With the above arrangement there is obtained an electroacoustic transducer with high electromechanical coupling coefiicient and with high strength.

When an alternating potential is applied to the double bilaminar transducer shown in FIG. 2 to drive the elements 10 in the fundamental flexural mode, each element 10 manifests a dish-like distortion. The electrical connections to the electrodes and the directions of polarization are such that distortion in the two bilaminar disks are 180 degrees out of phase. By driving two bilaminar elements back to back as edge supported disks, the transducer radiates from both outer faces. Substantially no energy is consumed by the included air space. This unit when f=resonant frequency c.p.s. t=tl1ickness R=Radius cp=velocity of sound in the material E=modulus of elasticity =density of the material v=Poissons ratio A transducer in accordance with this invention designed for resonance at about 9 kc. is about 1% inches outside diameter and slightly more than 75 inch thick overall. Because of small size and light weight, the transducers can be assembled in arrays or mounted in appropriate reflective baflies to give desired beam width and power handling capabilities. The transducing material is used to best advantage; substantially all of it is effective. Because the two opposed faces of the transducer radiate acoustic energy when alternating potential is applied, the radiation loading that is obtained is greater than for a disk radiating from only one surface resulting in higher electroacoustic efliciency. A transducer as above operated singly provides a pattern which is approximately omnidirectional and which approaches that of a spherical sound source.

,FIGS. 5 and 6 show a directional transducer having several transducing units 10 as described above mounted in a reflective corner bafiie. It includes a rigid frame 20 that is of a material that resists corrosion under the conditions where used and having two walls 21 and 22 intersecting at 90 degrees and having a pair of rigid support bars 23 at each end that are equiangularly spaced from the walls 21 and 22. A layer of conventional compressional wave reflective material 24 is bonded to the inner surfaces of the walls 21 and 22 of the frame 20 and having substantially planar reflecting surfaces intersecting at 90. Two properties of the material selected for layer 24 should be greatly different from the corresponding properties of the medium in which the assembly is used, namely, density and the velocity of compressional wave energy therethrough. Isoper, a product of B. F. Goodrich Industrial Prod. Company, Akron, Ohio, which is a relatively stiff rubber-like material, is an example of a suitable commercial material for layer 24 where the assembly is for use in water. A plurality of substantially identical transducers 10 as in FIG. 2, electrically connected in parallel, are embedded in electrically insulating acoustically transparent material 26 with corresponding faces of transducers 10 coplanar, within a rectangular frame 27 and the subassembly shown in FIG. 7 is secured where to and extends between the bars 23 of the frame 20.

The lightweight sound reflector 20, 24 has an effective radiating area for the active elements that is substantially larger than the face areas of transducers 10 and Providing a unidirectional beam pattern that can be modified to some extent by changing the size of the reflector. The corner reflector or bafile improves the-impedance match between the transducers and the water which in turn permits higher radiation loading and higher efliciency.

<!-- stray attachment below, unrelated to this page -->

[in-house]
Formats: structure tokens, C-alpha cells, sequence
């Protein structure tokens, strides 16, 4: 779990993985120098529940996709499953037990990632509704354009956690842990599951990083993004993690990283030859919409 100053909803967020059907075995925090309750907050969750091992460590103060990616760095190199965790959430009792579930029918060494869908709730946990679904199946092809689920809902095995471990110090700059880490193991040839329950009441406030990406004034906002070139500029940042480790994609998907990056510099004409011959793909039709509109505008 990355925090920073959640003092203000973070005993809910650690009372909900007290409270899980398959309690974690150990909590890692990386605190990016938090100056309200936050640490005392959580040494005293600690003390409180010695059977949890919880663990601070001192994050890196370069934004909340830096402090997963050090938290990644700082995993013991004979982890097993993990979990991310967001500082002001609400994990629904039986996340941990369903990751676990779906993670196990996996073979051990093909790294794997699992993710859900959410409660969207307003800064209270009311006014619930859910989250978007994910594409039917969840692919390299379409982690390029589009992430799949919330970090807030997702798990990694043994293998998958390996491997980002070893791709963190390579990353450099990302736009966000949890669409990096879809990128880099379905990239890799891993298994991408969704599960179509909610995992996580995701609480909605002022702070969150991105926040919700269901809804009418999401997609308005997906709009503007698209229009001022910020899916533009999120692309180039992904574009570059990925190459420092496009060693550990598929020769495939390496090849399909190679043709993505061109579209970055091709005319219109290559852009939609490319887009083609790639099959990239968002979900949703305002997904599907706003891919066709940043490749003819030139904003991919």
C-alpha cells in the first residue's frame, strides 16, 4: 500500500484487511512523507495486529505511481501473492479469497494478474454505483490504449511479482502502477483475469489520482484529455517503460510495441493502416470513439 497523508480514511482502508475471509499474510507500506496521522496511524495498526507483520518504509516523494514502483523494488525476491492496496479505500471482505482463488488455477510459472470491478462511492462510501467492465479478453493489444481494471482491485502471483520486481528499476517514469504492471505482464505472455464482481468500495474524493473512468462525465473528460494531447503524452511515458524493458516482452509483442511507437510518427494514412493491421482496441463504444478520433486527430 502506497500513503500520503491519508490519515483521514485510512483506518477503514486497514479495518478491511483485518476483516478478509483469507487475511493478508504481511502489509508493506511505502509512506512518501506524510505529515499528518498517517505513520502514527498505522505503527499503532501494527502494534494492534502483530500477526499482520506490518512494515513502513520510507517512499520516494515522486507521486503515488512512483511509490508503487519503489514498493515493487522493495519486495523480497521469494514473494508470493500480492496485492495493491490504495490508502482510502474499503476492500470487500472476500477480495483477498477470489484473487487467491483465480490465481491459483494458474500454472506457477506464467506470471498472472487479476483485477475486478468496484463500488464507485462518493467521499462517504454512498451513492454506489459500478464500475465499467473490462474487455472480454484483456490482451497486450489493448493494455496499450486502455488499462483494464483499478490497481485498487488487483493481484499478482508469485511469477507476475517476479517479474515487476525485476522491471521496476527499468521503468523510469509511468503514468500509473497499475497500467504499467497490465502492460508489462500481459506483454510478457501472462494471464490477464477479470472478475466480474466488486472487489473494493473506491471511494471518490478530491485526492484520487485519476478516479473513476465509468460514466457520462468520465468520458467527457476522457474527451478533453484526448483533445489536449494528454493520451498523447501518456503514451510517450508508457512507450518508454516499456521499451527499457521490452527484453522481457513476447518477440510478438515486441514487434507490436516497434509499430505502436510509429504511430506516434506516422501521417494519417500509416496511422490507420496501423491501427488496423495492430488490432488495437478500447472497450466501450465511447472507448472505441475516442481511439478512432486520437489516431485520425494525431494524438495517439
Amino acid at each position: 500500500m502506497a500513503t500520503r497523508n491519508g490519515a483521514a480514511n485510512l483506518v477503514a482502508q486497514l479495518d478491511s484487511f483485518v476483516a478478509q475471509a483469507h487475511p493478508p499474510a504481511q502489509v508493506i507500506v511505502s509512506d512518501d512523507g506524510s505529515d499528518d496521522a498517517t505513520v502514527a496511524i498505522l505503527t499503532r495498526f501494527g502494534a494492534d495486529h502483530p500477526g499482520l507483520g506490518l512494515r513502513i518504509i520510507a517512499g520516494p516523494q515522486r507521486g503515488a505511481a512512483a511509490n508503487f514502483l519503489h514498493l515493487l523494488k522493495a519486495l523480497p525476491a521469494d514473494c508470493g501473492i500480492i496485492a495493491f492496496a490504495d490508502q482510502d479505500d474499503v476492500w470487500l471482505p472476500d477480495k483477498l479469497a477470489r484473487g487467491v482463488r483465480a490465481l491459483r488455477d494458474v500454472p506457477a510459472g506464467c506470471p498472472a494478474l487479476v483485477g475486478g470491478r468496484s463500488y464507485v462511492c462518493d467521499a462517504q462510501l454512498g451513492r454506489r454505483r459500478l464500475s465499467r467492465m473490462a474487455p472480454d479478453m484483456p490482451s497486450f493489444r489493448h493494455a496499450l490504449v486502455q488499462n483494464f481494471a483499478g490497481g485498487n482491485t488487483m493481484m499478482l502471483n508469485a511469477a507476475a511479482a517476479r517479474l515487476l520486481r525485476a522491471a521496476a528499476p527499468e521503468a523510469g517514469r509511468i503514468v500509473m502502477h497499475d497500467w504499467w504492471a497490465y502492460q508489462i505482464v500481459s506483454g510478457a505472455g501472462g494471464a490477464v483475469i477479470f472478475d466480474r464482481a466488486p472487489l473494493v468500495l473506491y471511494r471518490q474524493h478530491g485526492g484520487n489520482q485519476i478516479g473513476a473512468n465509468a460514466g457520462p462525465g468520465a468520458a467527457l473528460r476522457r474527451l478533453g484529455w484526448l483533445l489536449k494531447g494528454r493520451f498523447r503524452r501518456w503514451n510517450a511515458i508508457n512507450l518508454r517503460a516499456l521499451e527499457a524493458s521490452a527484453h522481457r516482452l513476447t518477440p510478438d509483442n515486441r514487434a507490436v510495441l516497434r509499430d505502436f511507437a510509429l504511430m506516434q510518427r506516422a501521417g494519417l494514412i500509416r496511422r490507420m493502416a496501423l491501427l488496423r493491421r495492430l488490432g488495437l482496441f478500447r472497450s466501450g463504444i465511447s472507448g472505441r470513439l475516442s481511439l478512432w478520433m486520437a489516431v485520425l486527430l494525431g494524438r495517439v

Obviously many modifications and variations of the present invention are possible in the light of the above teachings. It is therefore to be understood that within the scope of the appended claims the invention may be practiced otherwise than as specifically described.

We claim:

1. An electromechanical transducer for use under conditions where the range of force levels in the transducer and the range of potentials on the transducer is predetermined, comprising a pair of substantially identical thin elements of the type which are deformable by applied changing potential to manifest changing concave-convex shape, and when deformed by changing applied force in turn providing a potential that changes as a function of the applied force, said elements being disposed in faceto-face alignment, means secured to corresponding marginal areas of said elements and spacing said corresponding marginal areas a uniform distance apart, the spacing being sufiicient to preclude engagement of said elements when used under the aforementioned conditions, said means being sufliciently compliant to said predetermined force levels directed normal to said spacing to present comparatively low resistance to deformation of said elements in directions normal to their spacing, said means being sutliciently stiff in the spacing direction to substantially completely preclude significant change in the spacing of said corresponding marginal areas of said pair of elements during the occurrence of said predetermined force levels, whereby identical changing potentials can be concurrently applied to both said elements to cause said elements to deform toward and/or away from each other so that their movements are 180 degrees out of phase relative to said spacing means.

2. An electromechanical transducer as defined in claim 1, wherein said means is an apertured thin-walled pe' ripherally closed member.